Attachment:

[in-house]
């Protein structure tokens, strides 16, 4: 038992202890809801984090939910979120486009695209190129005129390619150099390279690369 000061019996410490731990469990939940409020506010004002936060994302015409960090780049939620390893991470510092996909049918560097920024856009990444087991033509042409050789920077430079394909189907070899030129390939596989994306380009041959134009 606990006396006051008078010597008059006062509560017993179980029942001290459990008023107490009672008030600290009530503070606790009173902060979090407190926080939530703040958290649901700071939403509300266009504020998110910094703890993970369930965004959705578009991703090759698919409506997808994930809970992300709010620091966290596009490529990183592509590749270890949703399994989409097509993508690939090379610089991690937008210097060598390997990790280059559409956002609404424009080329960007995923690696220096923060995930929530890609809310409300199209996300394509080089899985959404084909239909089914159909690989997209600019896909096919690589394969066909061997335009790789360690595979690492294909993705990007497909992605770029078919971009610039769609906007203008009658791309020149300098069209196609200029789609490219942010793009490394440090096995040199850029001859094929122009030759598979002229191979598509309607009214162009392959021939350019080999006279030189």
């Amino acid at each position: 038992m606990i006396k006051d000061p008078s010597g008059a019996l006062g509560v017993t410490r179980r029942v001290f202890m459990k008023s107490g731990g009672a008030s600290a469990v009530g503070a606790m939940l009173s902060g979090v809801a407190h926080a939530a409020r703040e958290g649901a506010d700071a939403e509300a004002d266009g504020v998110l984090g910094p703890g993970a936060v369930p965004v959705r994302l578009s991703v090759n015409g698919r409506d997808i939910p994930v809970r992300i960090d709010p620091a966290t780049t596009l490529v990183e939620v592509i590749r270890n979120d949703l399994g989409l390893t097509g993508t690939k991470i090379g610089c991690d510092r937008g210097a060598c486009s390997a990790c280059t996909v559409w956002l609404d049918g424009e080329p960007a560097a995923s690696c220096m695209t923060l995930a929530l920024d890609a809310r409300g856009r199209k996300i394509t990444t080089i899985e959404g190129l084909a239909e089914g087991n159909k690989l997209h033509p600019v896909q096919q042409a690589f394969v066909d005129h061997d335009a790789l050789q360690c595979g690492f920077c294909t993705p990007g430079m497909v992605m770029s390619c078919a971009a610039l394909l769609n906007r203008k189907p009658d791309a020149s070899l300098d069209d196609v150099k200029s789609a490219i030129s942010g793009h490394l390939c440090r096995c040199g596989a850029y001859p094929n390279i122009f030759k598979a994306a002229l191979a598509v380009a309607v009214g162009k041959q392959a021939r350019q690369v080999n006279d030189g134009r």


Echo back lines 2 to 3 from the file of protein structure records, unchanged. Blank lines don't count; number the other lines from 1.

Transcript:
């Protein structure tokens, strides 16, 4: 038992202890809801984090939910979120486009695209190129005129390619150099390279690369 000061019996410490731990469990939940409020506010004002936060994302015409960090780049939620390893991470510092996909049918560097920024856009990444087991033509042409050789920077430079394909189907070899030129390939596989994306380009041959134009 606990006396006051008078010597008059006062509560017993179980029942001290459990008023107490009672008030600290009530503070606790009173902060979090407190926080939530703040958290649901700071939403509300266009504020998110910094703890993970369930965004959705578009991703090759698919409506997808994930809970992300709010620091966290596009490529990183592509590749270890949703399994989409097509993508690939090379610089991690937008210097060598390997990790280059559409956002609404424009080329960007995923690696220096923060995930929530890609809310409300199209996300394509080089899985959404084909239909089914159909690989997209600019896909096919690589394969066909061997335009790789360690595979690492294909993705990007497909992605770029078919971009610039769609906007203008009658791309020149300098069209196609200029789609490219942010793009490394440090096995040199850029001859094929122009030759598979002229191979598509309607009214162009392959021939350019080999006279030189």
């Amino acid at each position: 038992m606990i006396k006051d000061p008078s010597g008059a019996l006062g509560v017993t410490r179980r029942v001290f202890m459990k008023s107490g731990g009672a008030s600290a469990v009530g503070a606790m939940l009173s902060g979090v809801a407190h926080a939530a409020r703040e958290g649901a506010d700071a939403e509300a004002d266009g504020v998110l984090g910094p703890g993970a936060v369930p965004v959705r994302l578009s991703v090759n015409g698919r409506d997808i939910p994930v809970r992300i960090d709010p620091a966290t780049t596009l490529v990183e939620v592509i590749r270890n979120d949703l399994g989409l390893t097509g993508t690939k991470i090379g610089c991690d510092r937008g210097a060598c486009s390997a990790c280059t996909v559409w956002l609404d049918g424009e080329p960007a560097a995923s690696c220096m695209t923060l995930a929530l920024d890609a809310r409300g856009r199209k996300i394509t990444t080089i899985e959404g190129l084909a239909e089914g087991n159909k690989l997209h033509p600019v896909q096919q042409a690589f394969v066909d005129h061997d335009a790789l050789q360690c595979g690492f920077c294909t993705p990007g430079m497909v992605m770029s390619c078919a971009a610039l394909l769609n906007r203008k189907p009658d791309a020149s070899l300098d069209d196609v150099k200029s789609a490219i030129s942010g793009h490394l390939c440090r096995c040199g596989a850029y001859p094929n390279i122009f030759k598979a994306a002229l191979a598509v380009a309607v009214g162009k041959q392959a021939r350019q690369v080999n006279d030189g134009r």